Unlike other types of health insurance, you cannot get coverage for your spouse and dependent children when you have Medicare. However, there are other coverage options, including employer-sponsored group and government-subsidized health insurance and insurance that you can purchase through the Health Insurance Marketplace in your state. Children with disabilities can get Medicare if they meet eligibility requirements.
If You Qualify for Medicare, Can Your Spouse and Children Receive Medicare Coverage?
Medicare is individual insurance and does not provide coverage for your spouse or children. Medicare is federal health insurance for individuals age 65 and older and younger people who have a disability or end-stage renal disease (ESRD). Your spouse or children must qualify on their own to receive Medicare coverage.
Medicare has Part A (hospital insurance) and Part B (medical insurance). You qualify for premium-free Part A if you are age 65 or older and you or your spouse worked and paid Medicare taxes for at least 10 years. You can also get Part A for free if you or your spouse had Medicare-covered government employment. There is always a premium for Part B, but you may be able to get financial assistance if you have low income and resources.
What Health Insurance Options Exist for Spouses and Children Who Do Not Qualify for Medicare Coverage?
There are several resources available if you’re looking for health insurance. Search online or speak with a trusted insurance broker in your area to help you find the best option.
Employer health insurance
You can choose to keep working and get coverage through your employer-sponsored group health plan. Your spouse may have the same opportunity and can insure themselves and your children while you use Medicare.
Medicaid or CHIP
Your spouse or children may be eligible for Medicaid or the Children’s Health Insurance Program (CHIP), depending on your income and resources. CHIP enables working parents to get health care coverage for their children when their income limits exceed Medicaid requirements but are too low for private health insurance. Visit InsureKidsNow.gov to see if you meet eligibility requirements and to apply for health insurance for your children. Search HealthCare.gov to find coverage for your spouse and/or children.
Health Insurance Marketplace
You can find health insurance plans offered by insurance companies on the Health Insurance Marketplace. You can search for plans in your state and see if you qualify for Medicaid or CHIP.
The Affordable Care Act (ACA) allows dependents to be covered on their parent’s health insurance plan (but not Medicare) until they turn 26 years old, even if they don’t live with you and you don’t claim them on your taxes.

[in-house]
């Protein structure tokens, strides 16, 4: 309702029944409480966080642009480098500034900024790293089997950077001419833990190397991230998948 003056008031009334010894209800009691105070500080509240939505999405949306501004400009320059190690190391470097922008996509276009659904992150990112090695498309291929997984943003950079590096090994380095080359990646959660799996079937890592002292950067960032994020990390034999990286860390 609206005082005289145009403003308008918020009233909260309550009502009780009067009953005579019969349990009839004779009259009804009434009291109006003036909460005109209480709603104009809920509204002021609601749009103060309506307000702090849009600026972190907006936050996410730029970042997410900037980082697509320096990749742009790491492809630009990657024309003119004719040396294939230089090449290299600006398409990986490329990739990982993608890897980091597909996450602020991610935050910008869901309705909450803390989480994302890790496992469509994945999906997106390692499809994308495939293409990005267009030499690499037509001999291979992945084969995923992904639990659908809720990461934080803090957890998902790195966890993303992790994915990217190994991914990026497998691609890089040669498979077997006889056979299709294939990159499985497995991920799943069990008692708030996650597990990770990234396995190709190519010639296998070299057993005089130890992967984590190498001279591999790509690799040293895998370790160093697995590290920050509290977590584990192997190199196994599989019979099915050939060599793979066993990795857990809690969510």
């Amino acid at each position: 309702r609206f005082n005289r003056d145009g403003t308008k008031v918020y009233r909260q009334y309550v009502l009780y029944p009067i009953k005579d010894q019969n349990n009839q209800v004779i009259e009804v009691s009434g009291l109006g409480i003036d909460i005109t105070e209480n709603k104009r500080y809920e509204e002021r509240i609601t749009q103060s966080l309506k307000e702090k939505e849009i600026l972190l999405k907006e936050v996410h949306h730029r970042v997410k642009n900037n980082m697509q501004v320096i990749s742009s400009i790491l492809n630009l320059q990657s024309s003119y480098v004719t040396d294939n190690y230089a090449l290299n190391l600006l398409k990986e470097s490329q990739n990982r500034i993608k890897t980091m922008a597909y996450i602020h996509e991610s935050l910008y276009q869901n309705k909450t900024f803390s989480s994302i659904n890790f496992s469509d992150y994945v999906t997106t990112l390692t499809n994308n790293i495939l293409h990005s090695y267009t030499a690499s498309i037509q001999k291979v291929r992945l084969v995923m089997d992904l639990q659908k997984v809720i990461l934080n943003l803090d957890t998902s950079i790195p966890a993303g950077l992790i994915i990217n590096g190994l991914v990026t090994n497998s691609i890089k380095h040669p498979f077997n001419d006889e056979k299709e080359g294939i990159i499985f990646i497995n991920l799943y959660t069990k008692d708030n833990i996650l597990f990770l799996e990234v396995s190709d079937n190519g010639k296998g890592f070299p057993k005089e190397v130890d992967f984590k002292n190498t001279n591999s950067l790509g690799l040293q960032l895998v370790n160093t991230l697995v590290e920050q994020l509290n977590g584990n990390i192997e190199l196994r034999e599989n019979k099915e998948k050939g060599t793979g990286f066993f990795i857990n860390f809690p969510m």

Spouses and dependent children of veterans may qualify for health insurance coverage through one of the United States Department of Veterans Affairs (VA) health care programs. Common VA programs for vets and their family members include TRICARE and The Civilian Health and Medical Program of the Department of Veterans Affairs (CHAMPVA). Search here to find more information about VA programs and how to apply.
When Can Children Qualify for Medicare Coverage?
Children may qualify for Medicare coverage if they have a disability as determined by the Social Security Administration (SSA).
Children with disabilities can qualify for Medicare coverage when they have been getting Social Security Disability Insurance (SSDI) for at least two years. The SSDI program pays benefits to adults who have a disability that began before they turned 22 years old. Social Security considers this SSDI benefit a “child’s” benefit because it is paid on a parent’s Social Security earnings record.
For a disabled adult dependent to become entitled to SSDI, a parent must be receiving Social Security retirement or disability benefits or have died and had worked to earn enough quarters of coverage to qualify for Social Security benefits.
A disabled adult dependent can get Medicare immediately if they are diagnosed with ESRD or amyotrophic lateral sclerosis (ALS or Lou Gehrig’s disease).
Children with ESRD may be eligible for Medicare if the following conditions are met:
- You or your spouse have earned at least six credits within the last three years by working and paying Social Security taxes or are eligible for Social Security or Railroad Retirement Board (RRB) benefits.
- Your child has a kidney transplant or needs regular dialysis because their kidneys no longer work.
Contact Social Security to see if your disabled child meets eligibility requirements and to apply for Medicare.
Learn More From Our Sources
- CMS | Young Adults and the Affordable Care Act | Last accessed February 2023
- HHS | Health and Human Services: Who Is Eligible for Medicare? | Last accessed February 2023
- HealthCare.gov | Need Health Insurance? | Last accessed February 2023
- Insurekidsnow.gov | CHIP | Last accessed February 2023
- Medicaid | Health Coverage | Last accessed February 2023
- Medicaid | Children’s Health Insurance Program (CHIP) | Last accessed February 2023
- Medicare | Children and End-stage Renal Disease | Last accessed February 2023
- SSA | Benefits for Children with Disabilities | Last accessed February 2023
- VA | U.S. Department of Veterans Affairs: Family and Caregiver Health Benefits | Last accessed February 2023